The Cardinals (3-20, 1-11 ACC) are in the midst of an outstandingly horrific year that has seen losses to Lenoir-Rhyne, Wright State, and Lipscomb, but that doesn’t mean this contest should be considered over before it starts. This is still a historic program, and if there’s any sport that truly anything can happen, it’s college basketball.
Louisville and Pitt have matched up once already this season, a game in which Pitt left the KFC Yum! Center with a resounding 75-54 win. The contest was highlighted by Greg Elliott’s best offensive output of the year (23 PTS on 9-12 shooting) as well as a double-double from Jamarius Burton (10 PTS 11 AST). Louisville was led in scoring by G El Ellis with 19.
To be frank, there isn’t much the Cardinals are doing well this season. Not only is Louisville the worst team in the ACC offensively in terms of points-per-game, but their 63.4 ppg ranks 335th in D1 basketball. Kenpom ranks the Cardinal offense 298th in the country, sandwiched between Lehigh and Southern.
On the defensive end, the stats aren’t much better. The Cardinals have allowed 74.7 ppg so far this season, better than only Florida State in the ACC. Kenpom does like Louisville’s defense a bit more, ranking them 263rd in the nation.
All of this is a way of saying that Pitt simply cannot lose this game. The Panthers are struggling to build momentum in key metrics that go into deciding tournament seeding and a second Q4 loss for Pitt would be extremely detrimental to any hope of avoiding a trip to Dayton for the First Four.
So, how do they do it? The recipe for success against a team like Louisville has been simple. Turn their offensive incompetence into your benefit by means of points off of turnovers. Louisville’s assist/turnover ratio is 0.58 (the next lowest is 1.00) and the Cardinals average 16.1 TO a game. Pitt exploited that weakness in their prior matchup, winning the turnover battle by a margin of 17-13, generating 25 points off of those 17 Louisville miscues.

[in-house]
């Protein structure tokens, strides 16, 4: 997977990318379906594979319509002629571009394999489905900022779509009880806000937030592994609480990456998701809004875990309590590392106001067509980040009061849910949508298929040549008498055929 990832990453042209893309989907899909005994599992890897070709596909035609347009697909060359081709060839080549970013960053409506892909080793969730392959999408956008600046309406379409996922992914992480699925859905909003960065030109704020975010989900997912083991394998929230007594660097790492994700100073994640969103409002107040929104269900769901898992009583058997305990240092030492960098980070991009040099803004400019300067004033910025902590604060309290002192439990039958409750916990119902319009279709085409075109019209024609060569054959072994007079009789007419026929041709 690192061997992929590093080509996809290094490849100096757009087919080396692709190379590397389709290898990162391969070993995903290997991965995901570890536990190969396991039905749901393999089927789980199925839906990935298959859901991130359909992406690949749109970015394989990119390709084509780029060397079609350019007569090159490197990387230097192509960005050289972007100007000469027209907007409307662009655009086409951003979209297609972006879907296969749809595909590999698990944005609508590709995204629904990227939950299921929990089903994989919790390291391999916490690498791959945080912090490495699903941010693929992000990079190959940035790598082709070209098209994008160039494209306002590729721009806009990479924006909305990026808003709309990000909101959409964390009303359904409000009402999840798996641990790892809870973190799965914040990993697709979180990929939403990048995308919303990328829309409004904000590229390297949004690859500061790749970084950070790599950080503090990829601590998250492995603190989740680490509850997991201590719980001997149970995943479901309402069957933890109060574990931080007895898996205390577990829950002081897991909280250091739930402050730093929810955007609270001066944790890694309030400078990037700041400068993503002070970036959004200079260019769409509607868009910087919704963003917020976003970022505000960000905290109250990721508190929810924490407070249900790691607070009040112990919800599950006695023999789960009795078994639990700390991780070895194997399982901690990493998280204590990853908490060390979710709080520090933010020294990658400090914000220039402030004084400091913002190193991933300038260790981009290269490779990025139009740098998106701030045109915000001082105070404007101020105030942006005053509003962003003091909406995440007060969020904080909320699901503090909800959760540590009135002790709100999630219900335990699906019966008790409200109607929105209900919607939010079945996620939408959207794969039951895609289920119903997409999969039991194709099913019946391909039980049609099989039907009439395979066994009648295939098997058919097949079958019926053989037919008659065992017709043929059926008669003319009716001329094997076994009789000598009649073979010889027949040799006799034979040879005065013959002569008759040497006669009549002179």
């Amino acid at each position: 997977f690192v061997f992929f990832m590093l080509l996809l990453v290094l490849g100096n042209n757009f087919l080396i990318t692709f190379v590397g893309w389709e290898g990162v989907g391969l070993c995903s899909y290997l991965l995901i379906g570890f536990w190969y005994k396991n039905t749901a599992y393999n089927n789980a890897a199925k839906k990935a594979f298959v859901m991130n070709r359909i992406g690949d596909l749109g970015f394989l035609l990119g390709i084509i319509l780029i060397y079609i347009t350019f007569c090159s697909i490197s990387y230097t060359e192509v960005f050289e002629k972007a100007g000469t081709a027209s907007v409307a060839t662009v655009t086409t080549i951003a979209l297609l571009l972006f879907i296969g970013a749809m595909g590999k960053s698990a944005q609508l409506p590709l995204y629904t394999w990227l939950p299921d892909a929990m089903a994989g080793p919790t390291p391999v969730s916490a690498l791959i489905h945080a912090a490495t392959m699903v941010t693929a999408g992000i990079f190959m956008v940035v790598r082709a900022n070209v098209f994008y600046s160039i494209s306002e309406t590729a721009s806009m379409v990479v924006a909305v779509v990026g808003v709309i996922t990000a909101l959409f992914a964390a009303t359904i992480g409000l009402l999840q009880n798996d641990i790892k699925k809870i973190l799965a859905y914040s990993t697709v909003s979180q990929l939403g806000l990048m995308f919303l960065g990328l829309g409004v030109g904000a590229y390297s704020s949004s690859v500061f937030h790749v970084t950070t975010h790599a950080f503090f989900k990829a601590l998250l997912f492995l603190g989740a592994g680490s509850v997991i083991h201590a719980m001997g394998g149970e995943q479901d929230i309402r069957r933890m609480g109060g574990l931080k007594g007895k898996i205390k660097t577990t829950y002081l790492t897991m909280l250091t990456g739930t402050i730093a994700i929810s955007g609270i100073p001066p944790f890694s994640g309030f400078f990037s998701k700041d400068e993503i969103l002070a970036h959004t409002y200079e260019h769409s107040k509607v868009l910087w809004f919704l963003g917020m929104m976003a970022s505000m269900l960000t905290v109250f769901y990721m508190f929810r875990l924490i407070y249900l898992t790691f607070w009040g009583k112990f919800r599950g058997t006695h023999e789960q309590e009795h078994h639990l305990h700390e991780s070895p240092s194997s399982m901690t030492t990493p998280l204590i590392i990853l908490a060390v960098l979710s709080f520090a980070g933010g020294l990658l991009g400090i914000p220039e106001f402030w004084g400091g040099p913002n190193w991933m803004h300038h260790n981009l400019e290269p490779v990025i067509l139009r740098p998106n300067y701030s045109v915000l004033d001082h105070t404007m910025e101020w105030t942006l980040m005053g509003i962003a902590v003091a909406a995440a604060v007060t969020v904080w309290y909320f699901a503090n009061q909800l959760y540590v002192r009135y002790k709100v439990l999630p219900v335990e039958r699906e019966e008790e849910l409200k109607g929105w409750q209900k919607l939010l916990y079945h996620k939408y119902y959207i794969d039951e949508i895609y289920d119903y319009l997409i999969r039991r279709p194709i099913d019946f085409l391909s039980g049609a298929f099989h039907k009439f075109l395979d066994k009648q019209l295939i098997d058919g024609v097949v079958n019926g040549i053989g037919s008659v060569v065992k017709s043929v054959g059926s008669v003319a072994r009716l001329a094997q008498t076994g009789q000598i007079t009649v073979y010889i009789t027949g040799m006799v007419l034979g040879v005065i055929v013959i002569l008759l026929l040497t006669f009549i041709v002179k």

Louisville, as any inexperienced team does, suffers from lapses in communication. It’s no surprise the Panthers had 21 assists, one off their season-high, against them last time out. The Cardinals can be broken down by decisive work from pass-first guards. In that context, it makes sense how Burton was able to generate 11 assists and how Elliott, a proprietor of the catch-and-shoot, dropped 23 last time out. If the ball moves with intention, an open man can be found.
If Louisville did one thing better than Pitt last time out, it was the play in the post. The Panthers only generated one-second chance point, while Louisville produced 15. The Cardinals edged Pitt in the rebounding battle 34-33 as well as points in the paint, leading that by a margin of 24-20. It was an uncharacteristic display out of both squads, with Pitt’s underperformance coinciding with a strong showing from a Louisville frontcourt that (shocker) is not normally a good rebounding team. Pitt is third in the ACC in total rebounding margin, and Louisville is 11th. If the Panthers can improve that aspect of their game this time out, they’ll hold just about every single advantage possible over the Cardinals.